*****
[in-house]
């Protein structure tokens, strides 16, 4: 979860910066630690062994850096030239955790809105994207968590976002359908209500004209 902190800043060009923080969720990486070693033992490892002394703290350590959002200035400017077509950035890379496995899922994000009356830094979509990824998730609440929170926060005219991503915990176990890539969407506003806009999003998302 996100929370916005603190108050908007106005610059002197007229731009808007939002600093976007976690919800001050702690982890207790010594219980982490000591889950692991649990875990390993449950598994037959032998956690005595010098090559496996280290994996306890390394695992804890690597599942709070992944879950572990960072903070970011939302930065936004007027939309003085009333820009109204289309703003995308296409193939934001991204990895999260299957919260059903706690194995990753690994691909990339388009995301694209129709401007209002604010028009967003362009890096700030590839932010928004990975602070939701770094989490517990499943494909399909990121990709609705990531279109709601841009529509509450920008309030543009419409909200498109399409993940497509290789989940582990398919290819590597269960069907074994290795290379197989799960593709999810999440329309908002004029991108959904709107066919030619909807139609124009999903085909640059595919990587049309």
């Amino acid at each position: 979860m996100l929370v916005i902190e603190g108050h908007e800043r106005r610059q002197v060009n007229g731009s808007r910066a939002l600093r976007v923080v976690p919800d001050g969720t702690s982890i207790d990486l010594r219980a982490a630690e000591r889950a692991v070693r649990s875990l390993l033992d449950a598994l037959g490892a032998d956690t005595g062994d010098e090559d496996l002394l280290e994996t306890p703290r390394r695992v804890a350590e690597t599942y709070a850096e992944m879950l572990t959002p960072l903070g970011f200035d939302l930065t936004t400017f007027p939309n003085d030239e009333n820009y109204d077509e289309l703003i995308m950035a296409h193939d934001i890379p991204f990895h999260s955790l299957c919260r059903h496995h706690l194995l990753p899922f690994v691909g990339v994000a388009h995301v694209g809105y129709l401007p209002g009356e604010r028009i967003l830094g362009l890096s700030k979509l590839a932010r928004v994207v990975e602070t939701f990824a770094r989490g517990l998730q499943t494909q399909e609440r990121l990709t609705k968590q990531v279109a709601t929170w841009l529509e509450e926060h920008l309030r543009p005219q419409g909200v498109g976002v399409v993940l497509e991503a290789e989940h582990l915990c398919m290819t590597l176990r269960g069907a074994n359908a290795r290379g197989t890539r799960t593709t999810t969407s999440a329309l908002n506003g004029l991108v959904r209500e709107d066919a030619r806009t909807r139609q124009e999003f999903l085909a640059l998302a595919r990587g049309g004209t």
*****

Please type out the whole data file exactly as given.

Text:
[in-house]
């Protein structure tokens, strides 16, 4: 979860910066630690062994850096030239955790809105994207968590976002359908209500004209 902190800043060009923080969720990486070693033992490892002394703290350590959002200035400017077509950035890379496995899922994000009356830094979509990824998730609440929170926060005219991503915990176990890539969407506003806009999003998302 996100929370916005603190108050908007106005610059002197007229731009808007939002600093976007976690919800001050702690982890207790010594219980982490000591889950692991649990875990390993449950598994037959032998956690005595010098090559496996280290994996306890390394695992804890690597599942709070992944879950572990960072903070970011939302930065936004007027939309003085009333820009109204289309703003995308296409193939934001991204990895999260299957919260059903706690194995990753690994691909990339388009995301694209129709401007209002604010028009967003362009890096700030590839932010928004990975602070939701770094989490517990499943494909399909990121990709609705990531279109709601841009529509509450920008309030543009419409909200498109399409993940497509290789989940582990398919290819590597269960069907074994290795290379197989799960593709999810999440329309908002004029991108959904709107066919030619909807139609124009999903085909640059595919990587049309």
């Amino acid at each position: 979860m996100l929370v916005i902190e603190g108050h908007e800043r106005r610059q002197v060009n007229g731009s808007r910066a939002l600093r976007v923080v976690p919800d001050g969720t702690s982890i207790d990486l010594r219980a982490a630690e000591r889950a692991v070693r649990s875990l390993l033992d449950a598994l037959g490892a032998d956690t005595g062994d010098e090559d496996l002394l280290e994996t306890p703290r390394r695992v804890a350590e690597t599942y709070a850096e992944m879950l572990t959002p960072l903070g970011f200035d939302l930065t936004t400017f007027p939309n003085d030239e009333n820009y109204d077509e289309l703003i995308m950035a296409h193939d934001i890379p991204f990895h999260s955790l299957c919260r059903h496995h706690l194995l990753p899922f690994v691909g990339v994000a388009h995301v694209g809105y129709l401007p209002g009356e604010r028009i967003l830094g362009l890096s700030k979509l590839a932010r928004v994207v990975e602070t939701f990824a770094r989490g517990l998730q499943t494909q399909e609440r990121l990709t609705k968590q990531v279109a709601t929170w841009l529509e509450e926060h920008l309030r543009p005219q419409g909200v498109g976002v399409v993940l497509e991503a290789e989940h582990l915990c398919m290819t590597l176990r269960g069907a074994n359908a290795r290379g197989t890539r799960t593709t999810t969407s999440a329309l908002n506003g004029l991108v959904r209500e709107d066919a030619r806009t909807r139609q124009e999003f999903l085909a640059l998302a595919r990587g049309g004209t």